Ayala has been caught up in a dispute with Osceola County Sheriff Russ Gibson over her decision to not file criminal charges against two suspects in the October murder of Nicole Montalvo. Montalvo, a 33-year-old mother, was dismembered and her remains were found on two properties in Osceola County.
In the executive order, DeSantis said Attorney General Ashley Moody’s Office of Statewide Prosecutor found that based on the available evidence in the case, criminal charges “could be filed” against Christopher Otero-Rivera and Angel Rivera. DeSantis said in the executive order that Gibson believed Ayala’s “opposition to the death penalty has interfered with the appropriate pursuit of homicide charges.”
Gibson asked DeSantis to reassign the case to a different state attorney “to ensure that justice is pursued,” the executive order said. The governor reassigned the case to Ocala-area State Attorney Brad King.
This is not the first time Ayala has been yanked from a murder case. In March 2017, former Gov. Rick Scott removed her from handling capital cases, which were reassigned to King. Ayala challenged the decision, but the Florida Supreme Court backed Scott.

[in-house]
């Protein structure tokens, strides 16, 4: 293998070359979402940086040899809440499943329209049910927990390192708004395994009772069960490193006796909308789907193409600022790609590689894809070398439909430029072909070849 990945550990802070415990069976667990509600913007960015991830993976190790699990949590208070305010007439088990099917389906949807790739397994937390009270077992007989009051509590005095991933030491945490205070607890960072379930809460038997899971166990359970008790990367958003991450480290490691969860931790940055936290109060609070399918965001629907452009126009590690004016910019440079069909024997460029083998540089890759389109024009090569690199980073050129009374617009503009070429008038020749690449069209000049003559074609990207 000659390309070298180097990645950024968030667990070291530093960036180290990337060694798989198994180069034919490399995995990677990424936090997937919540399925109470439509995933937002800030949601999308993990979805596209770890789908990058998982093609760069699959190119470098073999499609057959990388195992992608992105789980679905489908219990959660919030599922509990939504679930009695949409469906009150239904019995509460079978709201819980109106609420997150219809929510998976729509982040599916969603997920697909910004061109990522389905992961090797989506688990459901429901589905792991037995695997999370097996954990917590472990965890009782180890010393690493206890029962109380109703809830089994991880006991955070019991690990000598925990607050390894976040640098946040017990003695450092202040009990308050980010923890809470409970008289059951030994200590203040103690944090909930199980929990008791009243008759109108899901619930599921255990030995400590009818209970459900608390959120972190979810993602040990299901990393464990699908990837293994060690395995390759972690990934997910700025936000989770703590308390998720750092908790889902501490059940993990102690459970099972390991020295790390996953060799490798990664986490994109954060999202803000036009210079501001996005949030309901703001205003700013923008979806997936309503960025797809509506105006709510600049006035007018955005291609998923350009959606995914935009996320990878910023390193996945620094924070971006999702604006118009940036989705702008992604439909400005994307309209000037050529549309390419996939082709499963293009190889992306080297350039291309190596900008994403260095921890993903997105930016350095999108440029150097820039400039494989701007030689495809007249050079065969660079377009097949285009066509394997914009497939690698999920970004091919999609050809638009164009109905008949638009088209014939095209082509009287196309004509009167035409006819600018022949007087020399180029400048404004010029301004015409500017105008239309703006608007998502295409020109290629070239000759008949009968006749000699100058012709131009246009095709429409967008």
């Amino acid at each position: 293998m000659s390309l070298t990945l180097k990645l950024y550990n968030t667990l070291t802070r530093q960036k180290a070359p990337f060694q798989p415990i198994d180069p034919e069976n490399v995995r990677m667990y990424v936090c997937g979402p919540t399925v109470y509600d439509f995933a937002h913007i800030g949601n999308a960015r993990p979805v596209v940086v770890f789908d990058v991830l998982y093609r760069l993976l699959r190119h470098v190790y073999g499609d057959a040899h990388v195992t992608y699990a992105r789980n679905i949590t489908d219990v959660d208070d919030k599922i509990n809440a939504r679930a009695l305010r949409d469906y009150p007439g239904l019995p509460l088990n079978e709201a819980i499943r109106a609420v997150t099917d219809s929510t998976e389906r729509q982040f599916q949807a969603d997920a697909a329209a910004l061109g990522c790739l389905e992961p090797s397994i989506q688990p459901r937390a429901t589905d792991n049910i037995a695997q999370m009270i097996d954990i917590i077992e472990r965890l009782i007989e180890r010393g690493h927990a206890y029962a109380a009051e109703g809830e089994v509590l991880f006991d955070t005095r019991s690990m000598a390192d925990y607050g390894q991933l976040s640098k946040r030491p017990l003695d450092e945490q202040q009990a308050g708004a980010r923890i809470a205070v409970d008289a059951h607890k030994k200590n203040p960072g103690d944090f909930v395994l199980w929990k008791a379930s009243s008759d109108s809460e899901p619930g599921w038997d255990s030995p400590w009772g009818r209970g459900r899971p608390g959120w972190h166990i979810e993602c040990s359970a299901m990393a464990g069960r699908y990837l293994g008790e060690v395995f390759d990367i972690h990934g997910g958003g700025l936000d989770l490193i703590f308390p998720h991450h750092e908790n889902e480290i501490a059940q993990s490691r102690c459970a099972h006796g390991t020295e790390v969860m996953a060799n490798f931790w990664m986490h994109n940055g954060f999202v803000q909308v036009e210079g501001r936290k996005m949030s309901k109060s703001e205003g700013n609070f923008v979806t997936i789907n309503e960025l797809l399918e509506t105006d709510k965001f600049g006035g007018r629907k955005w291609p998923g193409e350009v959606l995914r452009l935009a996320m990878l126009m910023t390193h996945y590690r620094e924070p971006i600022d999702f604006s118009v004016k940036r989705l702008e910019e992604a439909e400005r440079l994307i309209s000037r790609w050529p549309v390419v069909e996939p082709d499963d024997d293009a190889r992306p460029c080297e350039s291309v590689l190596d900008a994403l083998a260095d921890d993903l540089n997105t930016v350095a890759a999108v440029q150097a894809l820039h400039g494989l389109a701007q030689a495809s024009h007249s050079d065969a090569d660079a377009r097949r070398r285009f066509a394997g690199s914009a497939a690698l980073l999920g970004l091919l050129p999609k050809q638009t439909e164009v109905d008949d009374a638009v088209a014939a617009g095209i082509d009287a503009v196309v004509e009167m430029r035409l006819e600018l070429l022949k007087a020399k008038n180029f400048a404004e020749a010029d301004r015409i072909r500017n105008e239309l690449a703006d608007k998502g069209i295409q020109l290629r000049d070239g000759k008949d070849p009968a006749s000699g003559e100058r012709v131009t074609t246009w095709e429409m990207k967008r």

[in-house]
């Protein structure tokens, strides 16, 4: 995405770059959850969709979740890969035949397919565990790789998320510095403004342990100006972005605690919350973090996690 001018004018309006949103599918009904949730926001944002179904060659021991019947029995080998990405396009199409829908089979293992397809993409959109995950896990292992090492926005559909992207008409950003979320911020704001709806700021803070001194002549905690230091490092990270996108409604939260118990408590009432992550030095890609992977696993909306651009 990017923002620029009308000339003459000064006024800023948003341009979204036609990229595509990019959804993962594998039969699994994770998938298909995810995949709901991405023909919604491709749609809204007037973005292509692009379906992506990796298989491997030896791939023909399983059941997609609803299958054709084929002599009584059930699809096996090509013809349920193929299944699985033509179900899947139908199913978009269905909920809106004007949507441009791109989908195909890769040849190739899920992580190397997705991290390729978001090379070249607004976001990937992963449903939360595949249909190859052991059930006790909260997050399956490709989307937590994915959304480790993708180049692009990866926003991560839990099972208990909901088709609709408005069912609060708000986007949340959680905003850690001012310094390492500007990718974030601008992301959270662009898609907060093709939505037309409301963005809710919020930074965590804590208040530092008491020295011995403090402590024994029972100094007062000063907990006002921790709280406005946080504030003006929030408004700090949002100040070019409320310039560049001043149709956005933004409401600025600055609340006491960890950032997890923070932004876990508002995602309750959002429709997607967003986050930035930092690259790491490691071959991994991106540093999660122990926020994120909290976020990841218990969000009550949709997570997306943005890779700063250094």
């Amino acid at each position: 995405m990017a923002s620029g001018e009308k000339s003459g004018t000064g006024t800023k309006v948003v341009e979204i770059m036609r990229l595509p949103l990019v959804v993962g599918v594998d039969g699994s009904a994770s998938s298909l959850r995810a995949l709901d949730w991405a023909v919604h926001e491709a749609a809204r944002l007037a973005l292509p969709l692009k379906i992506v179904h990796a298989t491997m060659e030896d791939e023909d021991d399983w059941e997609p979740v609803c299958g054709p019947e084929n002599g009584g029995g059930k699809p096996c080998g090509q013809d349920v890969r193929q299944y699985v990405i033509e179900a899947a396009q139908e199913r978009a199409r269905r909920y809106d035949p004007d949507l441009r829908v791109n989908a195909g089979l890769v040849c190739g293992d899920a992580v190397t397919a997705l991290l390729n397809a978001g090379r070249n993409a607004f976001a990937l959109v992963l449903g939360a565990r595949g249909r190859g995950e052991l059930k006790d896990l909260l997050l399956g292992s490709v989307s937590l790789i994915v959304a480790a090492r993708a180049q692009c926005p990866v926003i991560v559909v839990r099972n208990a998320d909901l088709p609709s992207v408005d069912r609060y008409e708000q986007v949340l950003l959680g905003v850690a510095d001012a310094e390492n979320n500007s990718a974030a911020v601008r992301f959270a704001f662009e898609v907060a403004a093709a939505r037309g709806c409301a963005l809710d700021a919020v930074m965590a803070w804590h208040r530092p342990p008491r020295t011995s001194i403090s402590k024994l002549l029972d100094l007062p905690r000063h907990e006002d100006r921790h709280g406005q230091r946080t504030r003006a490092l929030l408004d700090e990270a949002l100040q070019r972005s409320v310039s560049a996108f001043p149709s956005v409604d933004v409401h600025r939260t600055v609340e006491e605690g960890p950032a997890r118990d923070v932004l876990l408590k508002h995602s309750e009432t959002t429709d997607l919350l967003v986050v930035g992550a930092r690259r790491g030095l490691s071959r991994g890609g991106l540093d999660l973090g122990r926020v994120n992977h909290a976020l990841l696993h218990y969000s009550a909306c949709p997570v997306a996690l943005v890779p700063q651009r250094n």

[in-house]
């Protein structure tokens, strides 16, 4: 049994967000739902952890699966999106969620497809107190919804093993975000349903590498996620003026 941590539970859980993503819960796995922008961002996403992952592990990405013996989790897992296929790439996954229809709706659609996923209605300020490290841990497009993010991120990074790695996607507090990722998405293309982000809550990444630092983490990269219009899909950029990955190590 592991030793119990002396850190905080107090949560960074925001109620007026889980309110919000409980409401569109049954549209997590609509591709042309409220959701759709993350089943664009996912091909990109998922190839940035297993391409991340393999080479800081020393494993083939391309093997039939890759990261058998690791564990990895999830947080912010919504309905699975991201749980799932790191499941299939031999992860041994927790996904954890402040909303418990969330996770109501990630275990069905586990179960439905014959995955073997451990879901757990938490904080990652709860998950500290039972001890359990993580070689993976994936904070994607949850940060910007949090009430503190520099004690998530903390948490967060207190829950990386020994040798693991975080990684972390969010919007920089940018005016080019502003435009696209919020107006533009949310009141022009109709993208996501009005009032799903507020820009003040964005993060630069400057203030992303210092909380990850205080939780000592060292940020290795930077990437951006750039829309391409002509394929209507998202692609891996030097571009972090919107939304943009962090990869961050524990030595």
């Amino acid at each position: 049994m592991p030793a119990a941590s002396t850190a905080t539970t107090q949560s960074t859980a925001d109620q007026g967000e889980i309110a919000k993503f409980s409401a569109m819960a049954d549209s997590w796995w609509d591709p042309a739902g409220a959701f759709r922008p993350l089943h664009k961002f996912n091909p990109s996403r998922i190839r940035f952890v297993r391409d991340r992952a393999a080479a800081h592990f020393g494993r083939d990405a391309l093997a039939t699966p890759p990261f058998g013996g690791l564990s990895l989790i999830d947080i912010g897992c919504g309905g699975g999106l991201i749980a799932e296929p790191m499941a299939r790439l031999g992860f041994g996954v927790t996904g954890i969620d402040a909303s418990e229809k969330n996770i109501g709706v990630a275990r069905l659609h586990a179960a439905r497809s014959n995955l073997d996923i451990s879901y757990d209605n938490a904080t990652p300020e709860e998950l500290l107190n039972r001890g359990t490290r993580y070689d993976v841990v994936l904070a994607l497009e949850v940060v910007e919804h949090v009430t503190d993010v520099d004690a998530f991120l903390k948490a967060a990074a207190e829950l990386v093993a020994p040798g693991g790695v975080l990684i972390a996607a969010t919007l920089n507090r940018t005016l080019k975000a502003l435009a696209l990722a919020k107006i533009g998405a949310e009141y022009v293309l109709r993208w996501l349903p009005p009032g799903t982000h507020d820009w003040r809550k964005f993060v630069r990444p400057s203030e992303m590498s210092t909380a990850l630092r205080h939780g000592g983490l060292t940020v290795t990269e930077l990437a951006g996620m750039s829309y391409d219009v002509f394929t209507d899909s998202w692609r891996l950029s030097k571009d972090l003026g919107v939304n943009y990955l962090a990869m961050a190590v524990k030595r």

DeSantis said charges “could be filed” against Christopher Otero-Rivera and Angel Rivera for the murder of Nicole Montalvo.
Since then, she has announced she will not run for re-election in 2020, saying in a video posted on Facebook that “after the Florida Supreme Court’s decision on the death penalty, it became abundantly clear to me that death-penalty law in the state of Florida is in direct conflict with my view and my vision for the administration of justice.”
DeSantis did not take questions from reporters when announcing Ayala would be removed from the Montalvo case.
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